Risk assessments have become more common recently, and for good reason. We read headlines daily about data breaches, high-dollar investments gone wrong, and companies that took a market risk that didn’t pay off.
Risk increases as a result of change, whether internally or externally triggered. Examples of internally driven change include executing a new project, launching a new product, or changing a process. Regulatory requirements, market changes, competitive challenges, and new security threats change the risk profile even when a company is conducting business as usual. Enterprises are never done with assessing risks; there is no such thing as “steady state” when it comes to risks.
Risks, or threats, have been described as unrealized constraints; that is, something that may occur but is not yet proven to be true. Risks may be wholly or partially within our control. They may be something we can prevent, something we can recover from, or something we can live with should they occur.
Here I provide a simple framework to identify the risks, rank them in a priority order, and determine what action, if any, must be taken for each.
External changes are often industry dependent. Consider these, which are largely outside a company’s control:
Internal Changes can include process changes, reorganizations, and projects. Each carries unique risks, but many are common to all three:
Risk Assessment Framework
Five basic questions are common to all risk assessments:
We can enter the answers to these questions in a simple matrix that will include calculations to rate and prioritize each risk, and allow you to balance the cost of mitigation against its impact and the likelihood of its occurring.
Initially, list these elements for each risk identified:
Now multiply the number for the likelihood of the risk being realized against by the number representing the impact. This results in a ranked list of risks, the first part of your matrix.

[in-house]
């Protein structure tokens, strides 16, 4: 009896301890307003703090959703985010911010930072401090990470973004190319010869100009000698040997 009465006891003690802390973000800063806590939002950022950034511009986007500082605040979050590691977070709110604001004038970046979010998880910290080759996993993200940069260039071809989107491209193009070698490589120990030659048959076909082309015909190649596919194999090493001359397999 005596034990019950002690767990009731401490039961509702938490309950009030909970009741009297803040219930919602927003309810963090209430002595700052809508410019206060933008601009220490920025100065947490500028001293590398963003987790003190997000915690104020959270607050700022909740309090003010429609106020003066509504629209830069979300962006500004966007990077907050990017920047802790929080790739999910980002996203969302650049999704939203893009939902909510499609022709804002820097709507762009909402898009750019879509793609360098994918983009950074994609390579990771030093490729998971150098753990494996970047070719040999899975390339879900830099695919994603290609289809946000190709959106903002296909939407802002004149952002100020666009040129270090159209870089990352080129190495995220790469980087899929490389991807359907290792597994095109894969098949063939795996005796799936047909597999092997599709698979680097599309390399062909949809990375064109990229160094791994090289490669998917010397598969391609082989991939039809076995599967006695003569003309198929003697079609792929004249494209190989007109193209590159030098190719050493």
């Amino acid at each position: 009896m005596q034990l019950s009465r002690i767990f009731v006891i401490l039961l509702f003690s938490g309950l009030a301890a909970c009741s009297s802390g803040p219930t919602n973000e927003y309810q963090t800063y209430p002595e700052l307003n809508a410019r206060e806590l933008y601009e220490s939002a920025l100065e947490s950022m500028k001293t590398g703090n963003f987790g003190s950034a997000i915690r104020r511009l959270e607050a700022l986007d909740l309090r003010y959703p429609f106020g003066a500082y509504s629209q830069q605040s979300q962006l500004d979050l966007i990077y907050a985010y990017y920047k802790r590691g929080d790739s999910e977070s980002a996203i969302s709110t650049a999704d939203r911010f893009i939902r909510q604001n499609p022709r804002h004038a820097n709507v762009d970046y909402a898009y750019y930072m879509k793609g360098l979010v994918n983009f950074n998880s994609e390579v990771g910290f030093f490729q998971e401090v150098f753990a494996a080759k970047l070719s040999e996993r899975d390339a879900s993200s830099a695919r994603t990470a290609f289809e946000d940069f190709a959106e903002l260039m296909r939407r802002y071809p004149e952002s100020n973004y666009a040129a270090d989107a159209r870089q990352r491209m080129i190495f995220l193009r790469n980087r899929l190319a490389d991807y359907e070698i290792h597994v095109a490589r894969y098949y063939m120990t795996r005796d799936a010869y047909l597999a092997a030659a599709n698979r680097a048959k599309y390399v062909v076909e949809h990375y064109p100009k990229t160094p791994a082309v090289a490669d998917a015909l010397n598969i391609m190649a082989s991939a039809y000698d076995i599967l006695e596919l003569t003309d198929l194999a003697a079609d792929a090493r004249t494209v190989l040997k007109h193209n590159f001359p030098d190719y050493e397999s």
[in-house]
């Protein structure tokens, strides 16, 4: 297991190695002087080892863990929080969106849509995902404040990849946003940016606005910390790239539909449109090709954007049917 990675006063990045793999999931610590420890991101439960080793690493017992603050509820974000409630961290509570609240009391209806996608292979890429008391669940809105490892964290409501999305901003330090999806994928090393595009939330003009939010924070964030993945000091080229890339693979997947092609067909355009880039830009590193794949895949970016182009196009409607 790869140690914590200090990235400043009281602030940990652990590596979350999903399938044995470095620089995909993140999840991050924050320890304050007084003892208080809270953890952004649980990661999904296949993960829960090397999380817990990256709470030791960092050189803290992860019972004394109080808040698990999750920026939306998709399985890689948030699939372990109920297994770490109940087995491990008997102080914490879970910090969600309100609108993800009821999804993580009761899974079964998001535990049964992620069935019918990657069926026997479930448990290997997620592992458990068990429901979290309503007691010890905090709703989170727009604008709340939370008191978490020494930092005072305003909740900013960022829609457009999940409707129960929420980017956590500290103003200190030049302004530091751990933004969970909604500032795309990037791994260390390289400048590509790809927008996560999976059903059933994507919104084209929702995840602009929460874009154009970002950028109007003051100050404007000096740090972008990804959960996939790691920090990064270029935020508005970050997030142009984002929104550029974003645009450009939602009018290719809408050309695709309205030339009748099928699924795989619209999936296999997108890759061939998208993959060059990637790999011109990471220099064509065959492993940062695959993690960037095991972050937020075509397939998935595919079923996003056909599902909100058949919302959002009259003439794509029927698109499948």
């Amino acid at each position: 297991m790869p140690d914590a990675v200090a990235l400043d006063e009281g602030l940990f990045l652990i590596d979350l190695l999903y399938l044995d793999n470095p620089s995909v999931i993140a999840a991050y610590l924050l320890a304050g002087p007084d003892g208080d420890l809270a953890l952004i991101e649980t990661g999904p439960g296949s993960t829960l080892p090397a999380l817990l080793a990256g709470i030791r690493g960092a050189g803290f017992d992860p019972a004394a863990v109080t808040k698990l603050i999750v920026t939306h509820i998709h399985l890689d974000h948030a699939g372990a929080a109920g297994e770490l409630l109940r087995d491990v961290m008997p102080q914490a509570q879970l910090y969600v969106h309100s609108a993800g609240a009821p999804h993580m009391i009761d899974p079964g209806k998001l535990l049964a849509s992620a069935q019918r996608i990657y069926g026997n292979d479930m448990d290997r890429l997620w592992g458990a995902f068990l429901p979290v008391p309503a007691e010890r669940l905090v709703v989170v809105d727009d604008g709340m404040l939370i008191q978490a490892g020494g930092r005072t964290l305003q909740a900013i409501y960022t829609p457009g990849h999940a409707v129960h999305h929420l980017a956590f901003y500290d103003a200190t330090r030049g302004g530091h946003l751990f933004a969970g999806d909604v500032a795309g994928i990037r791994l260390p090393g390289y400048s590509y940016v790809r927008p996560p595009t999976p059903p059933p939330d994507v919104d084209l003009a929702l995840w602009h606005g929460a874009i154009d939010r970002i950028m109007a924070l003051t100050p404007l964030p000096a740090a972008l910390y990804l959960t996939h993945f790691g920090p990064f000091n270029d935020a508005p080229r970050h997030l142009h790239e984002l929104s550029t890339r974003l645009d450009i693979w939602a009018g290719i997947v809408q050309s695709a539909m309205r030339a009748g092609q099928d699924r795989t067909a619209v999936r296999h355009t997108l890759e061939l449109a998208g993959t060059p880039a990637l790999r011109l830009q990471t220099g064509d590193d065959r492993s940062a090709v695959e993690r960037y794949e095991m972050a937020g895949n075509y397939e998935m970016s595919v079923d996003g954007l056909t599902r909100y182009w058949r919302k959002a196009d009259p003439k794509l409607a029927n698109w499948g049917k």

As an example, in Table 1 the impact of customer dissatisfaction and loss of orders for a new product may seem like a very important risk to mitigate, but it has been ranked as unlikely to occur. Therefore, the possibility of the vendor delivering the needed equipment late will be prioritized over the training budget when considering mitigation strategies.
Once the risks have been ranked and ordered, consider what it will take to mitigate each risk. Develop a list of options that includes what you might do to prevent it from occurring, or to recover if the risk occurs. Estimate the cost for each option, again using a 1-2-3 ranking. Table 2 provides an example of three options developed for the risks listed in Table 1, and the cost for each.
Giving absolute scores to these factors allows you to balance the cost of your mitigation strategy against the priority of each risk. In some cases, where probability and impact both are low, the choice to do nothing is a valid one. Each mitigation strategy needs to be funded as a contingency in the budget, and returned to the funding body if the risks are not realized.
In some cases, where risk impact and probability are both low, you may choose to do nothing. This is a valid choice, but once a risk is identified the decision to mitigate or accept the risk belongs to the project’s sponsor. It is critical to discuss and document all such decisions, and it’s always wise to require formal approval or signoff by the sponsor of the change.
The scales presented can be expanded to provide more granularity if there are many competing risks. You may also choose to employ a High/Medium/Low scheme and skip the math, and simply eyeball the impacts and costs.
Make no mistake, risk assessments are not simple. Methods such as the one described above can aid the project owner in quantifying risk factors, but there is skill, art, and experience required both in identifying risks and in deciding what to do about them. Bring in experts from across all functions to brainstorm the topic. Spend this time and effort as you are planning any change, at the first indication of a significant environmental change, and on anything that hasn’t had a risk assessment for a period of time. You can’t afford not to.
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